Finally, state EQRO RFPs continue to include tasks that go well beyond mandatory and optional EQR-related activities, such as measurement methodologies and standards. Ohio, for example, recently included such tasks in its EQRO RFP. NCQA maintains cutting-edge experience, particularly in measure development including managed long-term services and supports, behavioral health and eMeasures, that could greatly benefit states. We believe states want to include such tasks in EQRO contracts because of the higher 75% federal matching rate. Letting experienced accreditors subcontract on these issues would enhance state efforts to advance value-based initiatives without conflicts.

We therefore encourage you to update the across-the-board ban on accreditors in EQRO work to let accreditors serve as subcontractors for non-mandatory activities.

States would greatly benefit from enhanced matching that lets them select the most qualified contractors for such tasks without sacrificing much-needed matching dollars. The National Association of Medicare Directors suggested this in 2015 Medicaid managed care rule comments:

CMS should provide enhanced FFP for EQR activities performed by entities other than EQROs.

The rule envisions the use of non-EQROs to conduct some EQR activities, and states believe this is an important flexibility to promote quality in the program. However, the rule does not ensure equal support in federal funding for ERQ activities performed by these other entities; it does not extend the 75 percent FMAP to them. This creates inconsistency in CMS’ policy goals and support for quality improvement activities.

This enhanced match would also support states in conducting the variety of new quality requirements under the proposed rule—many of which will increase costs to the state. For example, the new EQR activity to perform network adequacy monitoring, such as secret shopper calls, will be expensive. Federal support for this quality activity, whether conducted by the EQRO or another entity will be necessary to offset this burden.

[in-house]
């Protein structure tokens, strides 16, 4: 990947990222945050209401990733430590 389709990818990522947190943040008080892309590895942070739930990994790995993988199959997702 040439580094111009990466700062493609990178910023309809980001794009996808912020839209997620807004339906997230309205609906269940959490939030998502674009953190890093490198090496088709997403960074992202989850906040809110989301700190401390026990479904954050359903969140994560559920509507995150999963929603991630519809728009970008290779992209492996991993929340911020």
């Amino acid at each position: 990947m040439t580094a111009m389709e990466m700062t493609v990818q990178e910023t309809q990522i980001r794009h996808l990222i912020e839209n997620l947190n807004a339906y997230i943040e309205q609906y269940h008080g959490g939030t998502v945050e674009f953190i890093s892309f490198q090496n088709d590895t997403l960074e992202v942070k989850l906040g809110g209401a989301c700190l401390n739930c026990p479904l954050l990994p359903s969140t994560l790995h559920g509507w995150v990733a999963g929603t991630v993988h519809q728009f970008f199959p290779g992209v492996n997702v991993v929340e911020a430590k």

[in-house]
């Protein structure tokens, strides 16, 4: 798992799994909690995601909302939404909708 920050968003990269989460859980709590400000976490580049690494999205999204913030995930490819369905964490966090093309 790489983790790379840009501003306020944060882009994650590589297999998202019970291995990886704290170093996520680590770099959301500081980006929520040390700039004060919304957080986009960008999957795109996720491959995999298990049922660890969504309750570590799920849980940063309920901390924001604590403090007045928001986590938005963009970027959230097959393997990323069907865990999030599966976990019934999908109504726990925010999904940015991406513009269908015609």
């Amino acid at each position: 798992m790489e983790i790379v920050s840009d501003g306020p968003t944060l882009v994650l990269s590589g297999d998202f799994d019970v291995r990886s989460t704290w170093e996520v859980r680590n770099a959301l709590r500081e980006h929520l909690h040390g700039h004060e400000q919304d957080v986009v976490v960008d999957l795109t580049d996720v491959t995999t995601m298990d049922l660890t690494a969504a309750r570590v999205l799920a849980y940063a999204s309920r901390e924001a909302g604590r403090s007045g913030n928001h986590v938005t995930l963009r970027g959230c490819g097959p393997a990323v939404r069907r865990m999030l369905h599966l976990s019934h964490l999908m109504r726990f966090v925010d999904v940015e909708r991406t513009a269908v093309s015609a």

We agree that states would benefit from an enhanced match letting them select optimal contractors for such tasks without sacrificing much-needed matching dollars.

We therefore make these recommendations regarding EQROs:

Recommendation 1: Amend Medicaid Managed Care Rule section §438.354(c) on EQRO qualifications to allow accreditors to serve as subcontractors for non-mandatory EQRO-related activities like development and support of quality ratings and performance measures.

Recommendation 2: Increase the enhanced match for EQR activities performance by entities other than EQRO’s from 50% to 75%.

Thank you again for the opportunity to respond to this RFI. If you have any questions, please contact NCQA Director of Federal Affairs, Paul Cotton, at (202) 955-5162 or

Margaret E. O’Kane